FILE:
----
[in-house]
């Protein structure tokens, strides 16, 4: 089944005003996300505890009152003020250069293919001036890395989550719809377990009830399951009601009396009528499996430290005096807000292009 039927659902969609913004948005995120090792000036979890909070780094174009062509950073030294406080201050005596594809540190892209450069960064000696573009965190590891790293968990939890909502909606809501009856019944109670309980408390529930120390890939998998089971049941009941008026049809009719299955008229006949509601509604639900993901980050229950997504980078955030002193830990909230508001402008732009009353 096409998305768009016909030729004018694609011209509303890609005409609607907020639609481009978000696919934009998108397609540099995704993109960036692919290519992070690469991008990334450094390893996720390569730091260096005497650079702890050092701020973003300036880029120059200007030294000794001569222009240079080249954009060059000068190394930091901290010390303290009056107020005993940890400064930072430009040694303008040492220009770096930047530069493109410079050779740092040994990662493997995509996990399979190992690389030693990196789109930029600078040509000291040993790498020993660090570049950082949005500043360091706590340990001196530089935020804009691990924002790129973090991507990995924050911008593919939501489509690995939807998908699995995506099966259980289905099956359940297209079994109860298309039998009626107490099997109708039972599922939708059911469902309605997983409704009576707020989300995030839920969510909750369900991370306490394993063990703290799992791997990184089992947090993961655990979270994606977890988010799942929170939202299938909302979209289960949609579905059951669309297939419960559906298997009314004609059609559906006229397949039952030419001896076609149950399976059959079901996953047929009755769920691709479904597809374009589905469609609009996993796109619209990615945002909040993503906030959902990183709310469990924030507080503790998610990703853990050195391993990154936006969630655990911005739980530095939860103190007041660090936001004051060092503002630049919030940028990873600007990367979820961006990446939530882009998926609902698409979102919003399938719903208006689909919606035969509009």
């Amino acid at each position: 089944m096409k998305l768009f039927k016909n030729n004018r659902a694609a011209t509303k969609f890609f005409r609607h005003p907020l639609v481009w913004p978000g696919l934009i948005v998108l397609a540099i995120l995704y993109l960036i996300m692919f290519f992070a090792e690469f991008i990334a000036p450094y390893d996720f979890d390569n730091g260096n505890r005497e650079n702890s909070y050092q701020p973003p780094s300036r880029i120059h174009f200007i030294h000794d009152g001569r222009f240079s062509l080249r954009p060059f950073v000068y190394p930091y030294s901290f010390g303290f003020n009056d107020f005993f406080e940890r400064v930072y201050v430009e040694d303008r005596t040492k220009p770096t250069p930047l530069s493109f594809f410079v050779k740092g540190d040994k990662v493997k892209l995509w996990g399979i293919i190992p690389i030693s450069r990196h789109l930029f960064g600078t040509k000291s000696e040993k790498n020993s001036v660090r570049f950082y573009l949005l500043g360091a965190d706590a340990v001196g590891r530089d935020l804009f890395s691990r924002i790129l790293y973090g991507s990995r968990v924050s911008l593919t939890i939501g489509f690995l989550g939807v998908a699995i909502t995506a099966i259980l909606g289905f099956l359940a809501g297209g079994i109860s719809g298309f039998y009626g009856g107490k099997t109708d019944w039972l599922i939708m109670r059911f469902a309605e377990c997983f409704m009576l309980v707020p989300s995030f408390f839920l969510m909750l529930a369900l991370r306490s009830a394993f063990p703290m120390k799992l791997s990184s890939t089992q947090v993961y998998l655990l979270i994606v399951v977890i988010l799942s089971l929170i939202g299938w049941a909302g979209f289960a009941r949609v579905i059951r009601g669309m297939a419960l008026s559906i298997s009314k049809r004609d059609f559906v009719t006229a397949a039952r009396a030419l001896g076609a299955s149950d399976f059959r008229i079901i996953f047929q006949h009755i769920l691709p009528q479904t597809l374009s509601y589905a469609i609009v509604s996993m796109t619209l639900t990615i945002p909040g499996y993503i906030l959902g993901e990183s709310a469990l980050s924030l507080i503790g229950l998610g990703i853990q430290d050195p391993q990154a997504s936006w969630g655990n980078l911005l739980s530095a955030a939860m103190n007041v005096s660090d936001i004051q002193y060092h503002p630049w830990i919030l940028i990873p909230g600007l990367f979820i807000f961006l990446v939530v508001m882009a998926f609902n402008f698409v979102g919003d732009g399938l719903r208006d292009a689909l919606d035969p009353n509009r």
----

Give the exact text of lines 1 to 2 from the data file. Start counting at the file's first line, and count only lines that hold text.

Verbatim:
[in-house]
């Protein structure tokens, strides 16, 4: 089944005003996300505890009152003020250069293919001036890395989550719809377990009830399951009601009396009528499996430290005096807000292009 039927659902969609913004948005995120090792000036979890909070780094174009062509950073030294406080201050005596594809540190892209450069960064000696573009965190590891790293968990939890909502909606809501009856019944109670309980408390529930120390890939998998089971049941009941008026049809009719299955008229006949509601509604639900993901980050229950997504980078955030002193830990909230508001402008732009009353 096409998305768009016909030729004018694609011209509303890609005409609607907020639609481009978000696919934009998108397609540099995704993109960036692919290519992070690469991008990334450094390893996720390569730091260096005497650079702890050092701020973003300036880029120059200007030294000794001569222009240079080249954009060059000068190394930091901290010390303290009056107020005993940890400064930072430009040694303008040492220009770096930047530069493109410079050779740092040994990662493997995509996990399979190992690389030693990196789109930029600078040509000291040993790498020993660090570049950082949005500043360091706590340990001196530089935020804009691990924002790129973090991507990995924050911008593919939501489509690995939807998908699995995506099966259980289905099956359940297209079994109860298309039998009626107490099997109708039972599922939708059911469902309605997983409704009576707020989300995030839920969510909750369900991370306490394993063990703290799992791997990184089992947090993961655990979270994606977890988010799942929170939202299938909302979209289960949609579905059951669309297939419960559906298997009314004609059609559906006229397949039952030419001896076609149950399976059959079901996953047929009755769920691709479904597809374009589905469609609009996993796109619209990615945002909040993503906030959902990183709310469990924030507080503790998610990703853990050195391993990154936006969630655990911005739980530095939860103190007041660090936001004051060092503002630049919030940028990873600007990367979820961006990446939530882009998926609902698409979102919003399938719903208006689909919606035969509009």